A lot of people who grew up in a traditional Western religion have absolutely no use for "God." Because they were taught that "God" is a punishing, vindictive, jealous, self-preoccupied male who is ready to squash us if we either make a mistake or become the least bit adventurous with our spirituality, they jettison the entire "otherness" dimension of the Divine. For them, God - if there is a God at all - becomes simply "the self" or "the higher Self."
However, this kind of spirituality is just as unsuitable as the traditional one. In American pop spirituality, the "God is Self" dogma often leads to narcissism, small-mindedness, disconnection and a loss of the radical sense of Mystery that true spirituality is supposed to provide. Whenever I find myself tiring of the usual "New Age" self-talk that is so prominent these days, I revel in listening to American Indian elders and teachers and their continual awe in the face of "The Great Mystery." For example, I love two of the Lakota words for God: "Tunkashila" ("Grandfather") and "Wakan Tanka" ("The Great Mysterious"). Together these provide a sense of both the personal and transpersonal dimensions of the Otherness of God. Added to these two is the term "Unci Maka" ("Grandmother Earth"}, which expresses the feminine aspect of the Divine.
Western Mysticism (and some forms of Eastern Mysticism, like Bhakti Hinduism) do a good job of balancing the "God" dimension and the "Self" aspect of the Ultimate Mystery. Or more accurately, the "God as Other" and "God as Self" dimensions. In a Wilderness Mysticism, we find ourselves smack dab in the middle of these two realities, with each side continually and playfully shapeshifting into the other. Using a mythological image, we might imagine that when we look Within into the mirror of our own self, we see God as Other reflected there. But when we turn our gaze toward the Horizon of Being in order to find God there, we instead see another mirror - one in which we see clearly our own true self. But when we turn our gaze back toward ourselves, we actually can find NO substantial self.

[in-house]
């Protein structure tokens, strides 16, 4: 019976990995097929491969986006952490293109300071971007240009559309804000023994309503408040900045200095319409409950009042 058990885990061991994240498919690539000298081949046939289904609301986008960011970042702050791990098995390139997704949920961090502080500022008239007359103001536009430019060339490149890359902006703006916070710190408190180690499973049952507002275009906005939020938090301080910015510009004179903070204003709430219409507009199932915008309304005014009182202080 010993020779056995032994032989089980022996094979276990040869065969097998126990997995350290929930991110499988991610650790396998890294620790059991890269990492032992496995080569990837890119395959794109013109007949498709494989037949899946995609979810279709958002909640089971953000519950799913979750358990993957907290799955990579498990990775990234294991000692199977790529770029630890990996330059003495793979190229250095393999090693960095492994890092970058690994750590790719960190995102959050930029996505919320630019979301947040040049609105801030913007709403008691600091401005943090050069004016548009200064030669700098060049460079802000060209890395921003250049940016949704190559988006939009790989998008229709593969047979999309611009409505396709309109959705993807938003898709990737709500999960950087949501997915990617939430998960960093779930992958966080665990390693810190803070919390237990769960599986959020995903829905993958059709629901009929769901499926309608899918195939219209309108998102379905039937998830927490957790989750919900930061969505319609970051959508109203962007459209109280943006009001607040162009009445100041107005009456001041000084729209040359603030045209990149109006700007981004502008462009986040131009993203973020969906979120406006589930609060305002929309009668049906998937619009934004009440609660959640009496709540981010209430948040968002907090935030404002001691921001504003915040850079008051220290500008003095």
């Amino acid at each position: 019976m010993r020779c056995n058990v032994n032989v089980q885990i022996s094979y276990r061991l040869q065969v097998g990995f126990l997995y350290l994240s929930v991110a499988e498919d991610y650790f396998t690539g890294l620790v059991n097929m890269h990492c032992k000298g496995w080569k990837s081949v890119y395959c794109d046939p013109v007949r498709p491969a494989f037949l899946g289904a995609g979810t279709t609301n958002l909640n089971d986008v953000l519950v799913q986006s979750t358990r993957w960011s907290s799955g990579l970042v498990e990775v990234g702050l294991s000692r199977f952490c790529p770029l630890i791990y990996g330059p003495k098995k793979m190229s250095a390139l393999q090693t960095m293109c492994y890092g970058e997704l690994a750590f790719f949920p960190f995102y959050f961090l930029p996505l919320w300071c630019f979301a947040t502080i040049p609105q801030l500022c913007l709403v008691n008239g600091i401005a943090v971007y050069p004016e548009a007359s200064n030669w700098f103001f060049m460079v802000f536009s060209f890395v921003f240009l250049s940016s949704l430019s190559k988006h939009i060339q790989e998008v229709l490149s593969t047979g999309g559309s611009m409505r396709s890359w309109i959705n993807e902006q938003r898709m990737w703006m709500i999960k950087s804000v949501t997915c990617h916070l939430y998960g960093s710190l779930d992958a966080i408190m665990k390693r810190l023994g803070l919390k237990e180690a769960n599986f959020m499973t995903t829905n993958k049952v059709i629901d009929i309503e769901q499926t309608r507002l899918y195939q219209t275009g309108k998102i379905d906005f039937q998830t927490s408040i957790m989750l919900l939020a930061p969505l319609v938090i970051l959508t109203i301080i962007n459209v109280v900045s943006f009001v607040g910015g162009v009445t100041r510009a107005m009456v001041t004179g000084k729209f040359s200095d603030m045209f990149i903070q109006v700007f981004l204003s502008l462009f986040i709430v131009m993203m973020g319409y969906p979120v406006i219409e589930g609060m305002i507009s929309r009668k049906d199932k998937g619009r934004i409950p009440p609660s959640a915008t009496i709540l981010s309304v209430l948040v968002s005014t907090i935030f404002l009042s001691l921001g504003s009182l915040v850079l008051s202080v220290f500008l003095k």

According to this myth, we have "mirrors" and "mirror-images" but no Originals from which those reflections could have arisen. This situation highlights three things: the mysterious Nature of God and Self, the eternal self-emptying of each into the other, and the fact that our true identity is to dwell IN BETWEEN Self and Other, and to watch as each shapeshifts continually INTO the other.
In Wilderness Mysticism, we focus on the Divine Presence as it manifests itself in Nature. Here, when we gaze, for example, at a beautiful mountain, it becomes for us a mirror of the solidity and dignified presence of our own inner self. However, when we look into our own self - especially into our own mind and heart and our experiences of awe, wonder, joy, peace, connectedness and intellectual seeking, we realize that we are a mirror in which the Mountain knows its own grandeur, beauty and goodness. Here, we might say that the Mountain is "God as Other," while our own inner workings are "God as Self." And our identity lies precisely IN BETWEEN, in the liminal space within which each side is able to shapeshift into the other. How amazing is this spiritual journey on which we all are traveling!
Photo: Limber Pines and spires above Emerald Lake, Rocky Mountain National Park, CO, December 25, 2015
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Stephen Hatch, M.A. is a spiritual teacher and photographer from Fort Collins, Colorado. His approach is contemplative, inter-spiritual, and Earth-based.